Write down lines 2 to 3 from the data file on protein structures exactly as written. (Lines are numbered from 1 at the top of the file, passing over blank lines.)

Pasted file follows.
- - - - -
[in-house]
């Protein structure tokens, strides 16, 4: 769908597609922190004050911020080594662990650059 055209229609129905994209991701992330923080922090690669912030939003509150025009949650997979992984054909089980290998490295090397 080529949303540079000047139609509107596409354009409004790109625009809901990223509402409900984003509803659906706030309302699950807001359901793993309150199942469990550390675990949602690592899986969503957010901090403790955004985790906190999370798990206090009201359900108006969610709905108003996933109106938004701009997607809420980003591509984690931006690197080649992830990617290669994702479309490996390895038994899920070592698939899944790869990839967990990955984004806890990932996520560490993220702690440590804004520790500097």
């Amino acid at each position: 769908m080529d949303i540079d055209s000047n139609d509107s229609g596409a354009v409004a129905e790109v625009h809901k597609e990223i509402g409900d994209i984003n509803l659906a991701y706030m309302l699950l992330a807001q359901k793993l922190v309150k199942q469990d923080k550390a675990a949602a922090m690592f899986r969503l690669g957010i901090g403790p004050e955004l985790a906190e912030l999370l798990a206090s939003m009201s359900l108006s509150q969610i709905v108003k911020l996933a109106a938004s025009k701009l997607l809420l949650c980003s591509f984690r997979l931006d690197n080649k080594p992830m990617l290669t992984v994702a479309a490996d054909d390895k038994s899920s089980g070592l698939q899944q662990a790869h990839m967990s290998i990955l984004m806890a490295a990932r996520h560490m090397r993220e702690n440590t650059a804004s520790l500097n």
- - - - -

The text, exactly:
């Protein structure tokens, strides 16, 4: 769908597609922190004050911020080594662990650059 055209229609129905994209991701992330923080922090690669912030939003509150025009949650997979992984054909089980290998490295090397 080529949303540079000047139609509107596409354009409004790109625009809901990223509402409900984003509803659906706030309302699950807001359901793993309150199942469990550390675990949602690592899986969503957010901090403790955004985790906190999370798990206090009201359900108006969610709905108003996933109106938004701009997607809420980003591509984690931006690197080649992830990617290669994702479309490996390895038994899920070592698939899944790869990839967990990955984004806890990932996520560490993220702690440590804004520790500097």
């Amino acid at each position: 769908m080529d949303i540079d055209s000047n139609d509107s229609g596409a354009v409004a129905e790109v625009h809901k597609e990223i509402g409900d994209i984003n509803l659906a991701y706030m309302l699950l992330a807001q359901k793993l922190v309150k199942q469990d923080k550390a675990a949602a922090m690592f899986r969503l690669g957010i901090g403790p004050e955004l985790a906190e912030l999370l798990a206090s939003m009201s359900l108006s509150q969610i709905v108003k911020l996933a109106a938004s025009k701009l997607l809420l949650c980003s591509f984690r997979l931006d690197n080649k080594p992830m990617l290669t992984v994702a479309a490996d054909d390895k038994s899920s089980g070592l698939q899944q662990a790869h990839m967990s290998i990955l984004m806890a490295a990932r996520h560490m090397r993220e702690n440590t650059a804004s520790l500097n």